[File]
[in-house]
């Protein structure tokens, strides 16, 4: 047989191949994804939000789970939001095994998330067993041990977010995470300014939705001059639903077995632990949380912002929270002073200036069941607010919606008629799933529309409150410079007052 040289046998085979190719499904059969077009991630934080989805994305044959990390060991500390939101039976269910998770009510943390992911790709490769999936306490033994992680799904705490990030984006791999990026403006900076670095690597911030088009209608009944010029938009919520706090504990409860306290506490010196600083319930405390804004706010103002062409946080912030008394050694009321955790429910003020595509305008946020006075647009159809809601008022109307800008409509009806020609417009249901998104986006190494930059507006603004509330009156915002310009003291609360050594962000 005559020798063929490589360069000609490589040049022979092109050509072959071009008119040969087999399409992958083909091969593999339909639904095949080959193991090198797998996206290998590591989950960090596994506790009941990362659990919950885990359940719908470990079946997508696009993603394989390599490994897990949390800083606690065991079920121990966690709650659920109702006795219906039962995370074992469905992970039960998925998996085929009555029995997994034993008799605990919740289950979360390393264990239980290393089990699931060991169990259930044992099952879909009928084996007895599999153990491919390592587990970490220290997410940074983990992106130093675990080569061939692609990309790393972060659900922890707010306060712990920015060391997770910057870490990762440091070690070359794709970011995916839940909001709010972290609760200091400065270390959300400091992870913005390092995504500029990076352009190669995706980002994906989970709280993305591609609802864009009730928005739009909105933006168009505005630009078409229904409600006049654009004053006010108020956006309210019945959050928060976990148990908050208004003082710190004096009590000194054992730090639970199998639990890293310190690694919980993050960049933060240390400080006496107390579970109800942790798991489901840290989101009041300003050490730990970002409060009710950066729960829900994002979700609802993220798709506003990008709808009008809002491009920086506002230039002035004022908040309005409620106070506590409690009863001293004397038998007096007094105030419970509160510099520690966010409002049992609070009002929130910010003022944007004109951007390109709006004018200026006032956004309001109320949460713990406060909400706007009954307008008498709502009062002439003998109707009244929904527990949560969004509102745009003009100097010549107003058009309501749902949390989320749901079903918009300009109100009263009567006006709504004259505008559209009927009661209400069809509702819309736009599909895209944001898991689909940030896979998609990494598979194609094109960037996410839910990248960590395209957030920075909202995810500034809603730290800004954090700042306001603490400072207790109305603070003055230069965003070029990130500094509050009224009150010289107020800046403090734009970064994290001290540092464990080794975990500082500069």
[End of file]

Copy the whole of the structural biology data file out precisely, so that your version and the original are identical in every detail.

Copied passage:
[in-house]
């Protein structure tokens, strides 16, 4: 047989191949994804939000789970939001095994998330067993041990977010995470300014939705001059639903077995632990949380912002929270002073200036069941607010919606008629799933529309409150410079007052 040289046998085979190719499904059969077009991630934080989805994305044959990390060991500390939101039976269910998770009510943390992911790709490769999936306490033994992680799904705490990030984006791999990026403006900076670095690597911030088009209608009944010029938009919520706090504990409860306290506490010196600083319930405390804004706010103002062409946080912030008394050694009321955790429910003020595509305008946020006075647009159809809601008022109307800008409509009806020609417009249901998104986006190494930059507006603004509330009156915002310009003291609360050594962000 005559020798063929490589360069000609490589040049022979092109050509072959071009008119040969087999399409992958083909091969593999339909639904095949080959193991090198797998996206290998590591989950960090596994506790009941990362659990919950885990359940719908470990079946997508696009993603394989390599490994897990949390800083606690065991079920121990966690709650659920109702006795219906039962995370074992469905992970039960998925998996085929009555029995997994034993008799605990919740289950979360390393264990239980290393089990699931060991169990259930044992099952879909009928084996007895599999153990491919390592587990970490220290997410940074983990992106130093675990080569061939692609990309790393972060659900922890707010306060712990920015060391997770910057870490990762440091070690070359794709970011995916839940909001709010972290609760200091400065270390959300400091992870913005390092995504500029990076352009190669995706980002994906989970709280993305591609609802864009009730928005739009909105933006168009505005630009078409229904409600006049654009004053006010108020956006309210019945959050928060976990148990908050208004003082710190004096009590000194054992730090639970199998639990890293310190690694919980993050960049933060240390400080006496107390579970109800942790798991489901840290989101009041300003050490730990970002409060009710950066729960829900994002979700609802993220798709506003990008709808009008809002491009920086506002230039002035004022908040309005409620106070506590409690009863001293004397038998007096007094105030419970509160510099520690966010409002049992609070009002929130910010003022944007004109951007390109709006004018200026006032956004309001109320949460713990406060909400706007009954307008008498709502009062002439003998109707009244929904527990949560969004509102745009003009100097010549107003058009309501749902949390989320749901079903918009300009109100009263009567006006709504004259505008559209009927009661209400069809509702819309736009599909895209944001898991689909940030896979998609990494598979194609094109960037996410839910990248960590395209957030920075909202995810500034809603730290800004954090700042306001603490400072207790109305603070003055230069965003070029990130500094509050009224009150010289107020800046403090734009970064994290001290540092464990080794975990500082500069």